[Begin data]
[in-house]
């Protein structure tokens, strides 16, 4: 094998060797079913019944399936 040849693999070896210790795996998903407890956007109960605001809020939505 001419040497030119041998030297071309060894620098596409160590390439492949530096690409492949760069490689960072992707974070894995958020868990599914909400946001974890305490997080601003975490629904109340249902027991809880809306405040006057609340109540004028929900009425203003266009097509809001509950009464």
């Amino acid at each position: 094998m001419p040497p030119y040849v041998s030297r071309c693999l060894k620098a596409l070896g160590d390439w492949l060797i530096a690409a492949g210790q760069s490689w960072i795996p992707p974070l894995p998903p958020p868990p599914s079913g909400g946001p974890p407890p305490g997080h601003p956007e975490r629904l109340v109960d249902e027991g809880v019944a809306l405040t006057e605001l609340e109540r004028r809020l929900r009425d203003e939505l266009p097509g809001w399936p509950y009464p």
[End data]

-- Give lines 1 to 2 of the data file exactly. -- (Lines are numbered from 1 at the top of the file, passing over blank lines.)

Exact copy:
[in-house]
């Protein structure tokens, strides 16, 4: 094998060797079913019944399936 040849693999070896210790795996998903407890956007109960605001809020939505 001419040497030119041998030297071309060894620098596409160590390439492949530096690409492949760069490689960072992707974070894995958020868990599914909400946001974890305490997080601003975490629904109340249902027991809880809306405040006057609340109540004028929900009425203003266009097509809001509950009464």